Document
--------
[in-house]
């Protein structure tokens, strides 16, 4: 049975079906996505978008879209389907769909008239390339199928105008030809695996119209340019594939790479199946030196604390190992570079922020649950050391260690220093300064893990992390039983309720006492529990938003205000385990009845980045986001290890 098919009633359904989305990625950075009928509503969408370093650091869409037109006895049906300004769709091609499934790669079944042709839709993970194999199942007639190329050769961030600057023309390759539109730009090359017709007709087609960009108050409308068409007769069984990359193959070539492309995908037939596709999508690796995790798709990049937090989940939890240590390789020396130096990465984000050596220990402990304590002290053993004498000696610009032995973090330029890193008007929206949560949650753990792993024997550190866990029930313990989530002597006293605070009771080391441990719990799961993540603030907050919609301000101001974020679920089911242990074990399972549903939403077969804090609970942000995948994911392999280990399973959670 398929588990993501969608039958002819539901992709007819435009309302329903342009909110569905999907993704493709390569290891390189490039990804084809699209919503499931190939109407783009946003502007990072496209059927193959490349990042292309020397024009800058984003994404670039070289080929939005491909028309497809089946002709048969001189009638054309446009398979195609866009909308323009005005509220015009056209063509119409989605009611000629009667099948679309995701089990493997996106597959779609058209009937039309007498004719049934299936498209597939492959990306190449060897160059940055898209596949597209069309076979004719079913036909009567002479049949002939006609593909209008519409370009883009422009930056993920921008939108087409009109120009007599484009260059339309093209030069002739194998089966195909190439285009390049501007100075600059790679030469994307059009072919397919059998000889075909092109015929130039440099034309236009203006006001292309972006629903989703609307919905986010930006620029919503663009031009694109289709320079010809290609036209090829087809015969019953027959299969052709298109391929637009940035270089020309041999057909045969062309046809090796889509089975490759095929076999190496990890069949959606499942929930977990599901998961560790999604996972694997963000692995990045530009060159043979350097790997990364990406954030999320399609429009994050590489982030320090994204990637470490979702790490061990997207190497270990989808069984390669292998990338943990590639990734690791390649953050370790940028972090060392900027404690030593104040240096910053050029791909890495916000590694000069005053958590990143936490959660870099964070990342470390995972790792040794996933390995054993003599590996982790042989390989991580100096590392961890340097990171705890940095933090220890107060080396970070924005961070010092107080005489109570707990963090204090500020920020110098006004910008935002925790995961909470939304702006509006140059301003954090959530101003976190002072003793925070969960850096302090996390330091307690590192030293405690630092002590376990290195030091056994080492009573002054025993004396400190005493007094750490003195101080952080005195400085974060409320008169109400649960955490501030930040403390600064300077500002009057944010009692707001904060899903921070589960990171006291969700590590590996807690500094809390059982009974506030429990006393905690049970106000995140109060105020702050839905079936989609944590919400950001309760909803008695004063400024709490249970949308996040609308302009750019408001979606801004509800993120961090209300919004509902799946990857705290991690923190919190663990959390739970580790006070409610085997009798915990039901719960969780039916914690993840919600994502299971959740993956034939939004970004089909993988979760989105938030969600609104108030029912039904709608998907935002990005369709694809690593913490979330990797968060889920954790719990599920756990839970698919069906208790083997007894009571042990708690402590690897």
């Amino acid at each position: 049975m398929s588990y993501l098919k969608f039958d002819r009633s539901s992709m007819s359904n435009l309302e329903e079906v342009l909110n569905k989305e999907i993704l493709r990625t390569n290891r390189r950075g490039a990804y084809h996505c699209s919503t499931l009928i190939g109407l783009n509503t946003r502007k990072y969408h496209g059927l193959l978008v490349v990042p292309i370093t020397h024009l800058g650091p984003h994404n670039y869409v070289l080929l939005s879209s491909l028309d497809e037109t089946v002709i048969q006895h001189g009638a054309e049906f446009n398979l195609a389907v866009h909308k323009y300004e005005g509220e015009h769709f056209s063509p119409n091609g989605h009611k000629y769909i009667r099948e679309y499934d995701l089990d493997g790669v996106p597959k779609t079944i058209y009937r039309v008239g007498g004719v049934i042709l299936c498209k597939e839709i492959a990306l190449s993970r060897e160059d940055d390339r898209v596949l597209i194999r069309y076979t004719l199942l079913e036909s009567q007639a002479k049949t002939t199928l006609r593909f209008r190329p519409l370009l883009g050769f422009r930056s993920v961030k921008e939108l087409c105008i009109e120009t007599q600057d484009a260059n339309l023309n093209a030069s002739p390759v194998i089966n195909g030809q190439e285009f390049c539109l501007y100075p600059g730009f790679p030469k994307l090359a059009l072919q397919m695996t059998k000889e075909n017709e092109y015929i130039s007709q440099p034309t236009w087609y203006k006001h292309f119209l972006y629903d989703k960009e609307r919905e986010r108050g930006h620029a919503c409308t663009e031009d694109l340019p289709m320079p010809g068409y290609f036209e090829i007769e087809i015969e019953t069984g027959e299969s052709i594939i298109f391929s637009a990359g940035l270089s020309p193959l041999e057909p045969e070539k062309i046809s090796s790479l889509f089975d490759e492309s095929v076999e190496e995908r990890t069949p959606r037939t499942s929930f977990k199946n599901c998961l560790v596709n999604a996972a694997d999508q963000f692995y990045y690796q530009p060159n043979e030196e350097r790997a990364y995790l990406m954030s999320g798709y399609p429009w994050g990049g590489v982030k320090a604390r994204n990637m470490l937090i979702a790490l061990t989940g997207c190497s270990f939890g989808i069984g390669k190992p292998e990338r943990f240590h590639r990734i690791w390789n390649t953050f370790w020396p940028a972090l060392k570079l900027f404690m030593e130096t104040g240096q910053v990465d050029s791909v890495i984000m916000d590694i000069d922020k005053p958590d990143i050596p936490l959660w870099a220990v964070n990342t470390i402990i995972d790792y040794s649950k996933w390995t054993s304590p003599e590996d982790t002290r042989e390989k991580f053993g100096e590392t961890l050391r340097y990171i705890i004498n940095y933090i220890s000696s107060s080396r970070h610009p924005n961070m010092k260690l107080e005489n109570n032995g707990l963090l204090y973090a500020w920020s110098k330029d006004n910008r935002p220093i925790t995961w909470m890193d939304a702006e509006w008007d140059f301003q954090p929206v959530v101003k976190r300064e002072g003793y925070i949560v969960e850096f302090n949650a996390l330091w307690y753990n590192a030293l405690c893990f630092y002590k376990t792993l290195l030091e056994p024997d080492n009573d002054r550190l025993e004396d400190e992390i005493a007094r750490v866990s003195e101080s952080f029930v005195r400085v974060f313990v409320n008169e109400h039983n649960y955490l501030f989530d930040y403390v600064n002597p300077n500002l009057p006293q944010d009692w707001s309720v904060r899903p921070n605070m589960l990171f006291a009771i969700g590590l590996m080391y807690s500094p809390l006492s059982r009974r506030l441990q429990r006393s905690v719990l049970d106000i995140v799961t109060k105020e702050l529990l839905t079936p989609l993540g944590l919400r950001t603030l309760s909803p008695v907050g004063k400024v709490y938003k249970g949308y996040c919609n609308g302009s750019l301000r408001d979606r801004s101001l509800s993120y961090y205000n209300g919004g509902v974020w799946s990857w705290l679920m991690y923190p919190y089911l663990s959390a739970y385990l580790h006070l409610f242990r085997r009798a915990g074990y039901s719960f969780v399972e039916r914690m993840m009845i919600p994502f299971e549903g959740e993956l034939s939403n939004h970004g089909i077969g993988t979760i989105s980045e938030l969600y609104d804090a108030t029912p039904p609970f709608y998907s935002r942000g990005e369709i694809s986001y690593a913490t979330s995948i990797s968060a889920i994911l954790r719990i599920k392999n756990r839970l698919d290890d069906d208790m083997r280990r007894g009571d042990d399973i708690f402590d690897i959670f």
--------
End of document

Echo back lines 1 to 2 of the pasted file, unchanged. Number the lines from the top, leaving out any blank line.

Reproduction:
[in-house]
């Protein structure tokens, strides 16, 4: 049975079906996505978008879209389907769909008239390339199928105008030809695996119209340019594939790479199946030196604390190992570079922020649950050391260690220093300064893990992390039983309720006492529990938003205000385990009845980045986001290890 098919009633359904989305990625950075009928509503969408370093650091869409037109006895049906300004769709091609499934790669079944042709839709993970194999199942007639190329050769961030600057023309390759539109730009090359017709007709087609960009108050409308068409007769069984990359193959070539492309995908037939596709999508690796995790798709990049937090989940939890240590390789020396130096990465984000050596220990402990304590002290053993004498000696610009032995973090330029890193008007929206949560949650753990792993024997550190866990029930313990989530002597006293605070009771080391441990719990799961993540603030907050919609301000101001974020679920089911242990074990399972549903939403077969804090609970942000995948994911392999280990399973959670 398929588990993501969608039958002819539901992709007819435009309302329903342009909110569905999907993704493709390569290891390189490039990804084809699209919503499931190939109407783009946003502007990072496209059927193959490349990042292309020397024009800058984003994404670039070289080929939005491909028309497809089946002709048969001189009638054309446009398979195609866009909308323009005005509220015009056209063509119409989605009611000629009667099948679309995701089990493997996106597959779609058209009937039309007498004719049934299936498209597939492959990306190449060897160059940055898209596949597209069309076979004719079913036909009567002479049949002939006609593909209008519409370009883009422009930056993920921008939108087409009109120009007599484009260059339309093209030069002739194998089966195909190439285009390049501007100075600059790679030469994307059009072919397919059998000889075909092109015929130039440099034309236009203006006001292309972006629903989703609307919905986010930006620029919503663009031009694109289709320079010809290609036209090829087809015969019953027959299969052709298109391929637009940035270089020309041999057909045969062309046809090796889509089975490759095929076999190496990890069949959606499942929930977990599901998961560790999604996972694997963000692995990045530009060159043979350097790997990364990406954030999320399609429009994050590489982030320090994204990637470490979702790490061990997207190497270990989808069984390669292998990338943990590639990734690791390649953050370790940028972090060392900027404690030593104040240096910053050029791909890495916000590694000069005053958590990143936490959660870099964070990342470390995972790792040794996933390995054993003599590996982790042989390989991580100096590392961890340097990171705890940095933090220890107060080396970070924005961070010092107080005489109570707990963090204090500020920020110098006004910008935002925790995961909470939304702006509006140059301003954090959530101003976190002072003793925070969960850096302090996390330091307690590192030293405690630092002590376990290195030091056994080492009573002054025993004396400190005493007094750490003195101080952080005195400085974060409320008169109400649960955490501030930040403390600064300077500002009057944010009692707001904060899903921070589960990171006291969700590590590996807690500094809390059982009974506030429990006393905690049970106000995140109060105020702050839905079936989609944590919400950001309760909803008695004063400024709490249970949308996040609308302009750019408001979606801004509800993120961090209300919004509902799946990857705290991690923190919190663990959390739970580790006070409610085997009798915990039901719960969780039916914690993840919600994502299971959740993956034939939004970004089909993988979760989105938030969600609104108030029912039904709608998907935002990005369709694809690593913490979330990797968060889920954790719990599920756990839970698919069906208790083997007894009571042990708690402590690897």